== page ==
CHESTERFIELD COUNTY, Va. (WRIC) — Chesterfield County is moving forward with a massive ‘industrial mega-site’ West of the Swift Creek Reservoir, approving the ambitious plans over the objections of area residents.
County Officials touted the project as an alternative to further residential development.
“The project stems the tide of residential development in the area,” said Assistant Planning Director Stephen Donahoe, who also emphasized the economic benefit of the mega-site.
But residents also turned out in droves at the board meeting, most speaking in opposition to the plan, which they said could overburden county roads, poison the local aquifer and leave the county on the hook for hundreds of millions in road construction.
East and west
The Magnolia Green proposal is split into two portions, which had to be approved separately by the Board of Supervisors. The first, Upper Magnolia Green East, is a 650-acre residential and public use site, which will have 500 acres of single-family housing in addition to 150 acres set aside for public uses, including a new elementary and middle school, as well as public parks and a library.
One last minute change to the proposal, approved by the planning commission in April, saw a proposed new high school moved to the proposal’s sister site in the West, where it will occupy an 80-acre plot.
The 1,700-acre western portion – minus the 80-acre school site – is set aside for light industrial uses, with county leaders targeting high-tech manufacturing of computer chips and other advanced industry.
What Makes a Mega-Site
What sets the proposal apart, in the county’s view, is its sheer scale – a feature they hope will appeal to advanced manufacturers looking to establish sprawling fabrication facilities.
But Chesterfield residents have spoken out with concerns over the site’s viability, saying the 1,700 acres are in fact divided by large, protected wetlands that would be a bar to development. In reality, they claimed, there were only about 650 usable acres in the site.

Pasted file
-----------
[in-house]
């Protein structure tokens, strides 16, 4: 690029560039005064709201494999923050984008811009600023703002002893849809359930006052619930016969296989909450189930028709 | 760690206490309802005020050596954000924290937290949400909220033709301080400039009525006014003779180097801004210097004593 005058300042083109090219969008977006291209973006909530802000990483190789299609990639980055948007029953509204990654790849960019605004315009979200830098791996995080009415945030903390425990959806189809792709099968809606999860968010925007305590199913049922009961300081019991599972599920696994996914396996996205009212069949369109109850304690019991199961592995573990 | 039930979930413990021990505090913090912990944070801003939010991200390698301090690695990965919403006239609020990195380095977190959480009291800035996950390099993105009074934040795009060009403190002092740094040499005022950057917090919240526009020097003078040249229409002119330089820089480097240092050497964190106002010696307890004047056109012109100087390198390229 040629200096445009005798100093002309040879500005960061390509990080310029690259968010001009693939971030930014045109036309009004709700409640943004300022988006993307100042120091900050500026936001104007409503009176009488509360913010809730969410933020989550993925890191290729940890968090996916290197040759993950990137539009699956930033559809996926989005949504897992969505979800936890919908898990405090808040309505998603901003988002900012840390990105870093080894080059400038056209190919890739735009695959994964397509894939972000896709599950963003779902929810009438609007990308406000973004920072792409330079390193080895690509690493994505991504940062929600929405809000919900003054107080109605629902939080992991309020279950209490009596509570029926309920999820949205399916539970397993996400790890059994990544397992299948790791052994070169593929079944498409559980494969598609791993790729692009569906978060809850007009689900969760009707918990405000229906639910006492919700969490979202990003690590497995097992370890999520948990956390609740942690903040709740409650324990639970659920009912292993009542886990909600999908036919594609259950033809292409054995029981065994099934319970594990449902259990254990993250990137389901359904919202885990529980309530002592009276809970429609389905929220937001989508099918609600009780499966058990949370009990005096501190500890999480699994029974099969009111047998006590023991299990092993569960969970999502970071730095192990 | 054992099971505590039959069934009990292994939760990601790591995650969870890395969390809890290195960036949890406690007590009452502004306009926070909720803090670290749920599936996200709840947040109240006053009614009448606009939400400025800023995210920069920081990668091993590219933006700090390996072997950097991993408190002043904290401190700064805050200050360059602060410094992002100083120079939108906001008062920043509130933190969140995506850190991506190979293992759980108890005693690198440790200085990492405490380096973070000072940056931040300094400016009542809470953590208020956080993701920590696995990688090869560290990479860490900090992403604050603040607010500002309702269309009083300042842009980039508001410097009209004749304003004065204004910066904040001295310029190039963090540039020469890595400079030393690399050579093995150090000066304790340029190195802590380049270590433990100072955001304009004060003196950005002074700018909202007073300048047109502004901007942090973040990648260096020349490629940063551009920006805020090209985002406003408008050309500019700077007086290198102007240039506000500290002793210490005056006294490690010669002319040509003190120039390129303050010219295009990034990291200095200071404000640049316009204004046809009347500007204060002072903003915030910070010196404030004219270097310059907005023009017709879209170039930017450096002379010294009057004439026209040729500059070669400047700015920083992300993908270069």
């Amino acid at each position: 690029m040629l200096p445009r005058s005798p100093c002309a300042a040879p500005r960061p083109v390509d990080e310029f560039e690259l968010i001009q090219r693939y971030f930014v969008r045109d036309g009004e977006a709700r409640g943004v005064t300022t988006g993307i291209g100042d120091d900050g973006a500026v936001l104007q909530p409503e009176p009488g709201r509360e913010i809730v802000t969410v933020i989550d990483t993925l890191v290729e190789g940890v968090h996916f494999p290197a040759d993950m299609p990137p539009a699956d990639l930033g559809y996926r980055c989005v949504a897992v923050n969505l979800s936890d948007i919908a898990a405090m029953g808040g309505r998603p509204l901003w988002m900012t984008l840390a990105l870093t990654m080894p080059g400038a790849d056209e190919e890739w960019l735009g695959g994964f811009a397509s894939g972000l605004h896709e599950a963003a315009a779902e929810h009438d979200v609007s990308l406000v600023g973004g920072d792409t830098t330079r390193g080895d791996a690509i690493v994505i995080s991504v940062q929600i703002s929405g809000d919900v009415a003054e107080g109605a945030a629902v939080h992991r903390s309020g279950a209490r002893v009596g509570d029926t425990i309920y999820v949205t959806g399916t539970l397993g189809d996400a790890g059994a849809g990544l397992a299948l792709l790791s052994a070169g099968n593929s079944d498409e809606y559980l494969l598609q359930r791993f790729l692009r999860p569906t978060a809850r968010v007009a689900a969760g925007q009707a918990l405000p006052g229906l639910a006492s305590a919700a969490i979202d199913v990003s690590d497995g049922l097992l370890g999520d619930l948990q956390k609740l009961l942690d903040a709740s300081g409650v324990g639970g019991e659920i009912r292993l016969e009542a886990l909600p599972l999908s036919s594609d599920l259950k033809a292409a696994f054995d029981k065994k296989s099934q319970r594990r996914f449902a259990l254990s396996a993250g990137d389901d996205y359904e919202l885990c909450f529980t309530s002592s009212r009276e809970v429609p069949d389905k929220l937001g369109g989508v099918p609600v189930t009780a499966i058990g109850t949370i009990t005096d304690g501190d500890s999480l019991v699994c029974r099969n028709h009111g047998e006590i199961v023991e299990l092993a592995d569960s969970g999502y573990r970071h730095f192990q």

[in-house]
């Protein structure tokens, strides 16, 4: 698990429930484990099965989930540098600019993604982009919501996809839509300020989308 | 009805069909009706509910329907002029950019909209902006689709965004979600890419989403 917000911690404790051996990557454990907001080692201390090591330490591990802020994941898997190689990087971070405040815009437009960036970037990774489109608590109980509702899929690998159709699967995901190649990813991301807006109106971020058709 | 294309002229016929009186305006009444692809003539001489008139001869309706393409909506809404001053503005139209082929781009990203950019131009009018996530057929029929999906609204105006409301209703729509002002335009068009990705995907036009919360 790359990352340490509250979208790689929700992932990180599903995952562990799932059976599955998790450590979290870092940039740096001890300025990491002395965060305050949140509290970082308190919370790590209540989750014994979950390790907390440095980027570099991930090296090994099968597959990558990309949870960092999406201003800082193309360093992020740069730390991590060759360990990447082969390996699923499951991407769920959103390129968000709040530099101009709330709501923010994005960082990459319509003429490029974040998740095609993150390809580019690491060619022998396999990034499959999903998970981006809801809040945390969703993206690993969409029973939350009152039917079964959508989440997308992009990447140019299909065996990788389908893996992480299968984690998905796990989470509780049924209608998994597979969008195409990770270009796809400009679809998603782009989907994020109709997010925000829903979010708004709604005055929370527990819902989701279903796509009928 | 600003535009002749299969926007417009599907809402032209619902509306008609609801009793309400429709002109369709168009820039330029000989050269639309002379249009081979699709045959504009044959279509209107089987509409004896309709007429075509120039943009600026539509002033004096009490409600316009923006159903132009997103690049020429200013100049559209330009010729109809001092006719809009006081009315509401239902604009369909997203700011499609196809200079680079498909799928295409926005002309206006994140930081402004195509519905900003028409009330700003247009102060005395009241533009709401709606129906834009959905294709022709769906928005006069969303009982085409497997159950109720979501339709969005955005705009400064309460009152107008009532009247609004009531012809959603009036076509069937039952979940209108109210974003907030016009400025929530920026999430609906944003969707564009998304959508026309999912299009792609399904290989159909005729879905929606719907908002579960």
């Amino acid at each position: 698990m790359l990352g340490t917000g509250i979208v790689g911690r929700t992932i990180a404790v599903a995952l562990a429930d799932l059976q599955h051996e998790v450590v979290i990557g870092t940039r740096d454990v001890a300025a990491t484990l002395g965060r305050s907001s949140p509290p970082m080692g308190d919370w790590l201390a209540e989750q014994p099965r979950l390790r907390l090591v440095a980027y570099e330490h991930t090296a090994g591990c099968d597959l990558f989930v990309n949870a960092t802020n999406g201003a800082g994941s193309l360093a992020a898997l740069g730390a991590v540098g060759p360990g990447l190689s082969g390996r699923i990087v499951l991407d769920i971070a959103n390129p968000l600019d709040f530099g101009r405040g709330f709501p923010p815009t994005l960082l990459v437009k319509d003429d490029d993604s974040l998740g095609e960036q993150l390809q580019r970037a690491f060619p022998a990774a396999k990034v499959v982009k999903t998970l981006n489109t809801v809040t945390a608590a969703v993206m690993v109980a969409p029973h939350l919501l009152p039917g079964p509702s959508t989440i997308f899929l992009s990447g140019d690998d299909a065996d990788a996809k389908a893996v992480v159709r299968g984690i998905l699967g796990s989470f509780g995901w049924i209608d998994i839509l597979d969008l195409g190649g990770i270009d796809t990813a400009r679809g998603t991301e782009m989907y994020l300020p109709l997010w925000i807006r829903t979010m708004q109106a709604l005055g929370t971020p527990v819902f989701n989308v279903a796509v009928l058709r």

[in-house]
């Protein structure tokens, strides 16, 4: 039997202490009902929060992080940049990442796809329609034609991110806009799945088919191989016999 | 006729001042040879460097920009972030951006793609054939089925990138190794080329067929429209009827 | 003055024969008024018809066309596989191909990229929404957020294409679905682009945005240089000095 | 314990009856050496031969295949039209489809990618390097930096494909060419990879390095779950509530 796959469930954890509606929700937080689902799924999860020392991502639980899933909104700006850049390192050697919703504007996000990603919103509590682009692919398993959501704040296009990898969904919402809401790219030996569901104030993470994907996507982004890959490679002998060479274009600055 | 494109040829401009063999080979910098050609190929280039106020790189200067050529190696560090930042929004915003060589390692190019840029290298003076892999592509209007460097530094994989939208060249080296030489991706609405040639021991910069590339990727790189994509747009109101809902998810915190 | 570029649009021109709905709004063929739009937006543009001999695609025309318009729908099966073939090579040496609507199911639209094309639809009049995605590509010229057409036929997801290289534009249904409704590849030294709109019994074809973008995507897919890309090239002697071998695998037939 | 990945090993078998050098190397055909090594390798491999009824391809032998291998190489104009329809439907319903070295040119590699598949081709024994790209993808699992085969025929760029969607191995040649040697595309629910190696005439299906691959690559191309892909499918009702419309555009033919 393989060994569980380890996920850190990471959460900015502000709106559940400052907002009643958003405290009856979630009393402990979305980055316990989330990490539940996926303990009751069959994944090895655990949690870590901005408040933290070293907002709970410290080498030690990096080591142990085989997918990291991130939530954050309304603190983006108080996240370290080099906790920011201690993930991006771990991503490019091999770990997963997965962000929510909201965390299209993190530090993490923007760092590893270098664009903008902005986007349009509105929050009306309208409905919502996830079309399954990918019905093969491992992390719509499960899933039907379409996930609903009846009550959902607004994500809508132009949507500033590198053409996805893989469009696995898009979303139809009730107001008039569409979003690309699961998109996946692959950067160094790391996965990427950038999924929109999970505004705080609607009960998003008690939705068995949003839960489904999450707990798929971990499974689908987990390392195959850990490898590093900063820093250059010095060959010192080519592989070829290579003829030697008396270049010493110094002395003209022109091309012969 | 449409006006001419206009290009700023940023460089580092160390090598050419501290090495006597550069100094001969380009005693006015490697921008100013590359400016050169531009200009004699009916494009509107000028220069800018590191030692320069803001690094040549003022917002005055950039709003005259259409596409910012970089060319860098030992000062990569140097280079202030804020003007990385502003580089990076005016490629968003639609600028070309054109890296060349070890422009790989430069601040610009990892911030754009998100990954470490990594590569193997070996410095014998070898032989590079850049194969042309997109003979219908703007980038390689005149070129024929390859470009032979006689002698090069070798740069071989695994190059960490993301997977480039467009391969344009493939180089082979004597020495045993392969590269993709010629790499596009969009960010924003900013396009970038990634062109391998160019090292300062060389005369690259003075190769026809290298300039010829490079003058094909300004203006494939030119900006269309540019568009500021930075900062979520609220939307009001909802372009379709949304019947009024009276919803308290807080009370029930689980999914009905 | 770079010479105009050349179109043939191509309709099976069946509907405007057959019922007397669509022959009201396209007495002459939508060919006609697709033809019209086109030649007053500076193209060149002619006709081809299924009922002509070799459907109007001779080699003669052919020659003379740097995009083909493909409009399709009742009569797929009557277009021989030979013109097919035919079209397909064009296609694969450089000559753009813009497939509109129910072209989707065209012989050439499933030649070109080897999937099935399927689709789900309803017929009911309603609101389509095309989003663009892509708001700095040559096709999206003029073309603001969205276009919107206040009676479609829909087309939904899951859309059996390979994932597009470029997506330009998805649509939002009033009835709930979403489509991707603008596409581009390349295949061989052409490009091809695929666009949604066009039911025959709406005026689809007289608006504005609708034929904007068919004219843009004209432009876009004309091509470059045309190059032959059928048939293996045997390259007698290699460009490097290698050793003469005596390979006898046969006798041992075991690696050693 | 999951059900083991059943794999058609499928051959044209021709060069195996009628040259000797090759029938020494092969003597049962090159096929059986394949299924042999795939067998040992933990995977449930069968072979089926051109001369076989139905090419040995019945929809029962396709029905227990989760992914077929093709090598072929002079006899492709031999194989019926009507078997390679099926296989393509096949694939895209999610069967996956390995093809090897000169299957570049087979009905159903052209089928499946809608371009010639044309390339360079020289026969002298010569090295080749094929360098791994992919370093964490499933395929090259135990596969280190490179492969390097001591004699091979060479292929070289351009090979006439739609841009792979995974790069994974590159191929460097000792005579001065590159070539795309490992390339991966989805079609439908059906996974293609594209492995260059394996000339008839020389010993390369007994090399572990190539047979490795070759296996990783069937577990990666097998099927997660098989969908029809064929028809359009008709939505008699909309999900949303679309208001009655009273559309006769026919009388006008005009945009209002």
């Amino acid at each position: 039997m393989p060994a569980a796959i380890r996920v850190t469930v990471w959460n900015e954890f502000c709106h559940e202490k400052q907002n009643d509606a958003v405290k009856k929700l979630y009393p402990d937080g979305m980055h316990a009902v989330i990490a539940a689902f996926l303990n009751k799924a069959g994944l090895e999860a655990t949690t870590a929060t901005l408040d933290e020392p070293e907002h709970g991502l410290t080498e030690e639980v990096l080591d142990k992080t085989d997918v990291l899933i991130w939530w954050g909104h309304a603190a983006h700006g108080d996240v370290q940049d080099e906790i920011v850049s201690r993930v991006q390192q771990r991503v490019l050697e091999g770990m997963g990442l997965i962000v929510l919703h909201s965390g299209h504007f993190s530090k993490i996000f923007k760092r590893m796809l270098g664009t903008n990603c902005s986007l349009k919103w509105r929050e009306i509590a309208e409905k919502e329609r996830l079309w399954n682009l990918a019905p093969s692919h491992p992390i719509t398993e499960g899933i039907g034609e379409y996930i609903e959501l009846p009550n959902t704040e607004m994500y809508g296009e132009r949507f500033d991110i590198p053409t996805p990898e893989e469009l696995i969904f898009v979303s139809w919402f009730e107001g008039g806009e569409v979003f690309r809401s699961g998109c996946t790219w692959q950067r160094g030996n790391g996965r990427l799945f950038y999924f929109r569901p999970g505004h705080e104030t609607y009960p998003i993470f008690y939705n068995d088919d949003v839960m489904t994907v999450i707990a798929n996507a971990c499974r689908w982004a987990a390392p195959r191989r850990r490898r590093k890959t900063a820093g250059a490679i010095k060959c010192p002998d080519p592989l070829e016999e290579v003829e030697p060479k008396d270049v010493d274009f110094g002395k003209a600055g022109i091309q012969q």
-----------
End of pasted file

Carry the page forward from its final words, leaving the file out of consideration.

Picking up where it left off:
“That’s approximately one-third of the acreage – is that practical?” asked Mike Uzel, a Chesterfield resident. “I don’t know, we haven’t gotten any numbers.”
Concerns over the wetlands – and the impact construction could have on the Swift Creek Reservoir, from which 20% of Chesterfield gets its water – led two planning commissioners to request a delay on the project, and ultimately led them to vote against the proposal in April.
Nevertheless, the commission recommended the project go ahead, by a narrow 3-2 vote.
But at the May 26 meeting, county officials said that was a misrepresentation. “What’s happening here is 450 of these acres are dedicated to these buffers,” one planning official said.
He claimed that a reverse-engineered estimate actually suggested that about 1,000 of the 1,700 acres would be “potentially developable” – but admitted there was no way to be sure until a complete survey was done.
Speakers against the project ranged in age from 18-year-old recent high school grad Robert Palmer to Brenda Stewart, a lifelong resident of several decades.
Palmer said he was concerned over impacts to Swift Creek Reservoir, and called on the Board to delay their vote or push the project back to the Planning Commission for further evaluation.
“What would be even better,” he said. “Is allowing this to be a local ballot measure in November.”
Stewart echoed that sentiment, saying, “This project needs more evaluation.”
Other residents expressed concern during the commission hearing over the traffic impacts the project would have, saying the improvements planned by the county wouldn’t be enough to offset the additional traffic.
Earlier this year, the county predicted that the Powhite Parkway extension alone would cost around $700 million – and combined with the other proffered improvements, the bill would come to just over a billion dollars.
That’s not a theoretical cost either. The county has repeatedly said no work could begin on developing the parcels until the Powhite extension is complete – a project for which funding has not yet been secured.
Instead, one county official said, “Once the zoning is approved, the funding will become available.”